How to Care For A Shofar
A shofar is an ancient Jewish musical instrument made from a ram’s horn, used for religious purposes. It’s blown on Rosh Hashanah and at the end of Yom Kippur; the shofar is also sounded every weekday morning in the month of Elul leading up to Rosh Hashanah. Shofars are available in various sizes and shapes, depending on the animal chosen and the level of finish desired.
A ram’s, antelope’s, gazelle’s, goat’s, or Rocky Mountain goat’s horn can be used to make the shofar. These horns are made out of cartilage that can be removed rather than solid bone. Shofar is a Hebrew word that means “empty.” The animals’ horns listed above can be used as a shofar because they have split hooves and chew their cud.
According to the Talmud, a shofar can be manufactured from the horn of any Bovidae family animal except a cow, although a ram is most preferred. A coating of keratin surrounds a core of bone, with a layer of cartilage in between that can be removed to reveal the hollow keratin horn.
Types of Shofars
- Ram’s horn
It’s the most common and preferred type of shofar from Israel. It is blown today to commemorate Abraham’s willingness to offer his son as a sacrifice to God.
- Yemenite Kudu’s horn
The kudu horn shofar is most notable for its extended and curving body, which is made according to Yemenite traditions. The kudu shofar is made from an African antelope and has a loud brass tone, making it ideal for Rosh Hashanah and the end of Yom Kippur.
- Illustrated Shofar
In the same way, as menorahs and candlesticks are used for religious purposes, the shofar can be utilized for ornamental purposes. Hand-painted shofars are typically beautiful and unique; however, they are not Kosher for use in Jewish ceremonies.
- Silver adorned Shofars
Silver embellishments on the shofar’s body are another beautiful design. On fast days, it is said that the main ritual was held at the Temple in Jerusalem, with trumpets and shofars fashioned of ram’s horn and adorned with silver on the sides.
Cleaning the shofar
Once the shofar is blown on Jewish holidays and occasions such as Rosh Hashanah, it is essential to rinse out the horn with bleach. Because saliva from your mouth collects in the inner part of the horn while you blow it, the bacteria in your saliva interacts with animal tissues, resulting in an unpleasant odor.
It is advised that the shofar be cleaned before blowing it, as debris inside might generate poor and hoarse sounds. I recommend that you wipe the inside using an alcohol-soaked cotton cloth since that’s where most dirt collects. Use a tiny amount of alcohol into the nozzle, then shake to clean it quickly.
Here’s how to do it:
- Plug the mouthpiece with an earplug or finger cotton.
- Fill the huge opening with scented bleach and ensure it’s tilted upward. Keep an eye on the outside finish because the bleach may corrode it once it comes in contact.
- Let it sit for approximately 20 minutes – but not any longer because the bleach is quite drying. The bleach should then be poured out. You might need to repeat the step for a shorter period if the odor is too strong.
- Rinse well with water. You could try putting some peroxide in the bone to see if it would bubble out more.
- Rinse it again, then soak it in alcohol to help it dry. Use brushes and pipe cleaners to clean the openings.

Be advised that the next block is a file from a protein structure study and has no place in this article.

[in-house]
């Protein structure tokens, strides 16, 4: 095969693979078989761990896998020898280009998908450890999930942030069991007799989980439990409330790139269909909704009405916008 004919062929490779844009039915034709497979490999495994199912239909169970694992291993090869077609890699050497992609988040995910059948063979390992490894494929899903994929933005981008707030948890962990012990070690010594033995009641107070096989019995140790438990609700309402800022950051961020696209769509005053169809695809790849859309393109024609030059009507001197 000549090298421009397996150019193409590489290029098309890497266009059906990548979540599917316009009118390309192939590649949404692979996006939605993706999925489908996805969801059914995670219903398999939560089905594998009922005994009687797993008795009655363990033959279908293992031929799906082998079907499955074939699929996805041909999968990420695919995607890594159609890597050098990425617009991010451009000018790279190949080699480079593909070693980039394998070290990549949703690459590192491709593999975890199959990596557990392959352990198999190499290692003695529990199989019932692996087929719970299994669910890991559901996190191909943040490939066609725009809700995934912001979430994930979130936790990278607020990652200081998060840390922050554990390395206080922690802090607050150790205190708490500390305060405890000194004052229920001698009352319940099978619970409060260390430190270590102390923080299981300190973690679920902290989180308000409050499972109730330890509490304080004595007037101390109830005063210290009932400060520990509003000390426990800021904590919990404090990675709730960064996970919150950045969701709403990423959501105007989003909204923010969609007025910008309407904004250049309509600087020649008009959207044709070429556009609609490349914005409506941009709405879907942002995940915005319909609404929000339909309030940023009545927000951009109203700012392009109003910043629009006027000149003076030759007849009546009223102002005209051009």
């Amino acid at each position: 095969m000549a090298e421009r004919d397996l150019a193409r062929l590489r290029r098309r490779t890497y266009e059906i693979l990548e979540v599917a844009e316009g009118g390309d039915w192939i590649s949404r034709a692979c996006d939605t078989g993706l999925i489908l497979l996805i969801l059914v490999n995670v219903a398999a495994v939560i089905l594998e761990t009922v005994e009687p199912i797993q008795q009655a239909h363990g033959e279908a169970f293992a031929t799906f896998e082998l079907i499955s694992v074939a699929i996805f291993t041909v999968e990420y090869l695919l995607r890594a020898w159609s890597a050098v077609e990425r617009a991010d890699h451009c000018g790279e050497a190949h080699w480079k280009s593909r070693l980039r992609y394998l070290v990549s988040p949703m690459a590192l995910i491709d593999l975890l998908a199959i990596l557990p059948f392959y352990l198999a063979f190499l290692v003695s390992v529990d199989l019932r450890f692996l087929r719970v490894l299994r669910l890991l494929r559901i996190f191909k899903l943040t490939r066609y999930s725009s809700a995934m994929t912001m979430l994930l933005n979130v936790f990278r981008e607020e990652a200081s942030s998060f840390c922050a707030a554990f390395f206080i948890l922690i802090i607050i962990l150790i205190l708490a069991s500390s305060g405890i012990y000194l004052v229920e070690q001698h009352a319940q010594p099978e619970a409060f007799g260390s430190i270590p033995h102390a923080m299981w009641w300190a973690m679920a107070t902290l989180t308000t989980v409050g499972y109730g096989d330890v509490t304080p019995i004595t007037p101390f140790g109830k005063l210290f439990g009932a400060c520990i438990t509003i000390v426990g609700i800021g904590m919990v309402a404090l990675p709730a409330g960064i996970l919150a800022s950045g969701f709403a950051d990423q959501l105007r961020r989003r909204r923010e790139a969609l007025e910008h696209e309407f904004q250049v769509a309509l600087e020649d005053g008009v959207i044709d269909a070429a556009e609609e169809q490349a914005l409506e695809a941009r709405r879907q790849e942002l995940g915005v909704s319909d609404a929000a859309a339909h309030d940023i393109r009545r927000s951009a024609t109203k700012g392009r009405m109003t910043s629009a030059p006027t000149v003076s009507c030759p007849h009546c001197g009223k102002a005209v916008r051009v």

- Pour in some borax and set aside for a while. After that, use the brushes and pipe cleaners to make sure you get all the borax out.
- Use a fan to dry out the shofar once you are done. You need to store it in a cool, dry place because moisture is likely to cause the growth of mould and cause cracks to form.
When purchasing a shofar, keep in mind that because the shofar is made from a genuine, living animal, there may be some sinew, muscle, or bone left inside the shofar, causing the stench. It’s crucial to get rid of a strong odor since it could detract from the mitzvah’s (commandments) honor, violating the premise that “mitzvot should not be despicable in your sight.”
Here are a few ways to prevent an unpleasant smell from forming on your Shofar:
Dissolve vinegar into water, then fill the shofar with synthetic vinegar and let it dry naturally. The shofar should then be soaked in warm soapy water for twenty minutes before drying. This procedure can be used a couple of times.
- Baking Soda
Pour a few scoops of baking soda into the shofar after dissolving it in water. Shake for roughly a minute after blocking the mouthpiece and large end. Pour off the liquid, rinse it, and let it air dry.
- Hydrogen peroxide
Fill the shofar mouthpiece halfway with hydrogen peroxide and an earplug, which will bubble as it cleans out the shofar of particles and residue. Pour it out after swirling it around the horn. This approach can also be used once or twice more.
- Neutralizing spray
Non-toxic, biodegradable shofar odor neutralizer spray removes any unwanted odors from your shofar and leaves it odor-free.
Polishing your Shofar
To maintain the condition of your shofar and ensure its usefulness for years to come, use a microcrystalline wax to buff the outer coat. A thin coat of olive oil can also be used to shine and keep the shofar polished. The most crucial thing is to avoid breaking or cracking the shofar, which would render it unkosher.
Shofars are a vital part of Jewish culture, having been in use since the Old Testament up until now. Caring for your instrument is crucial not only in maintaining the quality of the sound but for its aesthetic appeal. Visit our Judaica Store to find the perfect Shofar for sale for you, your family, or friends.